Tuesday, August 15, 2006

of man and monkey

The macaque (genus Macaca) is the second most widespread primate genus on earth, with twenty-two species recognized. These are the monkeys that most people think of, like the Barbary Ape and the Rhesus Monkey. Their habitats range across the Eastern Hemisphere from Gibraltar to Japan and many find a home in the laboratories of the Western world. The Rhesus macaque, for instance, was the first cloned and first transgenic primate. As recent as 2004, new species were being discovered in the macaque genus. The most famous macaque is Natasha, who lives in a zoo in Tel Aviv. After a stomach flu that almost killed her, she began to walk solely on her hind legs and never on all four limbs, a behavior never before observed in monkeys. An NPR commentator mused that she was both a symbol of the strange power of evolution and a political statement urging a revival of the stalled Middle East peace talks.

Their is a more pejorative sense of the word macaca or macaque, which is in the tradition of referring to dark-skinned people as monkeys and apes, or subhuman and not sapient. It was in this sense that Senator George Allen of Virginia used the word macaca to repeatedly refer to an Indian-American staffer on his opponent Jim Webb's campaign at a rally last Friday. Since macaca has been the word for monkey since Latin times, it is considered in many cultures as a slur against North Africans. Allen singled out the staffer during his speech in Breaks, Virginia, near the Kentucky border.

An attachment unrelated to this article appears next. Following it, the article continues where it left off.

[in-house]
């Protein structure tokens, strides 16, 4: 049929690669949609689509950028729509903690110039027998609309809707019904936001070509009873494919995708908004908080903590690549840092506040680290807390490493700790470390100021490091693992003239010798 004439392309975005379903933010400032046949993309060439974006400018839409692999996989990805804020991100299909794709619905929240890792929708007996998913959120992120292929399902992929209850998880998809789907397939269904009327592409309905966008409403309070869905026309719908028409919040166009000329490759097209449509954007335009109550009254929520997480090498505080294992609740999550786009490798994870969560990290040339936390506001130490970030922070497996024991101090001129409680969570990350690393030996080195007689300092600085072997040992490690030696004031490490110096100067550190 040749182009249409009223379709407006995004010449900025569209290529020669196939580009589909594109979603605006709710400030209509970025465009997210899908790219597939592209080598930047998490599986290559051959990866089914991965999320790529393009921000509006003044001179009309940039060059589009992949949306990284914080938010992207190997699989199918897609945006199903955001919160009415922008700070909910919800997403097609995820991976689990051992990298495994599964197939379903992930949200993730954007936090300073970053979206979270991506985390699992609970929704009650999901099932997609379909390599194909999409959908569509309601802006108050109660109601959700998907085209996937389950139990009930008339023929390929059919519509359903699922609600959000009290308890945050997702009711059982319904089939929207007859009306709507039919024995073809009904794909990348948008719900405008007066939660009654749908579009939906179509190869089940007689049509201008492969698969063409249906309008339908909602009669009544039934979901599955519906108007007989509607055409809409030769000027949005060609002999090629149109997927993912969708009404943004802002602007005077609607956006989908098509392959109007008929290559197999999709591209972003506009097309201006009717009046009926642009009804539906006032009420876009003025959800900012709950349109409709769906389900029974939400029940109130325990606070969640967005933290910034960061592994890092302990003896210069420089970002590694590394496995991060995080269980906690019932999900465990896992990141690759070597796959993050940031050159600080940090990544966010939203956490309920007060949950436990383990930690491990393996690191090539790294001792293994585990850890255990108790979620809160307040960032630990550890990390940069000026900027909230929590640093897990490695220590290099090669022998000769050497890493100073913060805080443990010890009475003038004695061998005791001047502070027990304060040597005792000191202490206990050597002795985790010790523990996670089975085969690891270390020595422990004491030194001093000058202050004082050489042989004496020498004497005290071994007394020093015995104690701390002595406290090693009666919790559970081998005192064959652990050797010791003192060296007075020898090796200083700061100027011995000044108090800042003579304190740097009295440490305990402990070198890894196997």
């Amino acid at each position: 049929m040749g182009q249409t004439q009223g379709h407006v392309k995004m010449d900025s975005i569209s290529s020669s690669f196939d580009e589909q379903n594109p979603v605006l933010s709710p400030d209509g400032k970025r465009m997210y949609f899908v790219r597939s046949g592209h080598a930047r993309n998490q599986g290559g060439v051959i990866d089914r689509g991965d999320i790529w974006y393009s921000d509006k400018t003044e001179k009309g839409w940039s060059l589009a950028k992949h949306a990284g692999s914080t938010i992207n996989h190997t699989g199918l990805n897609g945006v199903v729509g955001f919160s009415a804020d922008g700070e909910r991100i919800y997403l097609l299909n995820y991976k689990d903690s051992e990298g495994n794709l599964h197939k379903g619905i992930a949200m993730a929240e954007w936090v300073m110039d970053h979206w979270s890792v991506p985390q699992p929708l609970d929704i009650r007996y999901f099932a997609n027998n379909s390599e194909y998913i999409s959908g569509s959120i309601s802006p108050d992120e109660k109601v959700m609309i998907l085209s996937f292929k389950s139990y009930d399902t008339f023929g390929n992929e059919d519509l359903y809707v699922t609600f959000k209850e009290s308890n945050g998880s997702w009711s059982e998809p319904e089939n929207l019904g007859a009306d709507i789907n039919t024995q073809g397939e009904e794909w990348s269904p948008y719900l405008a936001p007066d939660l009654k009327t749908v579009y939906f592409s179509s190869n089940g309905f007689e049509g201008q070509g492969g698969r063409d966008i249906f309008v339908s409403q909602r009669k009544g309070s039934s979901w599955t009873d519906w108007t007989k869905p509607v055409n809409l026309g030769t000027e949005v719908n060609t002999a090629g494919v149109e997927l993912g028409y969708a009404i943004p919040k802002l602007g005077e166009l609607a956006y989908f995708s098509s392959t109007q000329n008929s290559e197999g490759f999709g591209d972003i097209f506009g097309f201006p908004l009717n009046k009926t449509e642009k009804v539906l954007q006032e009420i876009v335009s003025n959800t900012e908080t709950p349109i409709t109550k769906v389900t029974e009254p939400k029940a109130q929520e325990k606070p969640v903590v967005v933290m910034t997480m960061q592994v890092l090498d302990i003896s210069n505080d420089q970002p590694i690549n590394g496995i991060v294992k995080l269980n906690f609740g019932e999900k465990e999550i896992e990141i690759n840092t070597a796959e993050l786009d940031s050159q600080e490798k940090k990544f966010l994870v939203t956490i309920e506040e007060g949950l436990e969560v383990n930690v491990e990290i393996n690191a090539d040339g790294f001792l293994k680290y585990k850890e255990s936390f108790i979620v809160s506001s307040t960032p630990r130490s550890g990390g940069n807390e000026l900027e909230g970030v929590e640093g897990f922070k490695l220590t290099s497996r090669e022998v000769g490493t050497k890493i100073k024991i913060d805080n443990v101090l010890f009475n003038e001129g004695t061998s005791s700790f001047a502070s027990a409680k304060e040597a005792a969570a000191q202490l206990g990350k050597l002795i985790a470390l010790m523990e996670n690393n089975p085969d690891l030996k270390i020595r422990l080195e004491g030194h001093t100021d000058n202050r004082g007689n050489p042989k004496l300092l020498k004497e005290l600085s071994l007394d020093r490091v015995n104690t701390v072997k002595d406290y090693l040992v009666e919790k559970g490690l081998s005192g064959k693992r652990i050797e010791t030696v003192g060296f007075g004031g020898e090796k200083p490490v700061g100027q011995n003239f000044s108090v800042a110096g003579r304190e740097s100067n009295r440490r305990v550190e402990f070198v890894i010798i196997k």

On Monday evening, Allen issued a non-apologetic apology:
"I would never want to demean him as an individual. I do apologize if he's offended by that. That was no way the point."
Asked what exactly the point was, Allen replied that he did not know what the word meant. He tried desperately to backfill that this nickname came from his staff and referred to the Webb staffer's haircut, which he claimed was a Mohawk. Although of Indian descent, the staffer, S.R. Sidrath was born and raised in Fairfax County, Virginia, unlike Senator Allen, who grew up in California. Note that all photographic evidence suggests that Sidarth, has his hair coiffed in a style that even the most ignorant person would NOT refer to as a mohawk, much less not know how to pronounce the word mohawk.A mohawk(or a 'mohican', as last of the, in British English) refers to a style of haircut which is thought to have been worn by members of the Mohawk tribe of Native American, consisting of shaving the hair from the sides and top leaving only a central stripe of hair down the middle of the scalp.The Mohawks or as they call themselves the Kanienkehaka (meaning "People of the Place of the Crystals") are thought to have received their name either through the mistranslation of their real name by Hessian mercenaries fighting with British troops or from a combination of the slurs of rival tribes the Naragansett and the Unami, who called them man-eating monsters. This style was only used among the Mohawk people when they were going into battle, as the hair was considered a connection to the creator. Keeping a small strip of hair thus was a method of retaining their a small bit of their spirituality while not taking all of it with them. They lived in the area between Vermont and the St. Lawrence river in Canada.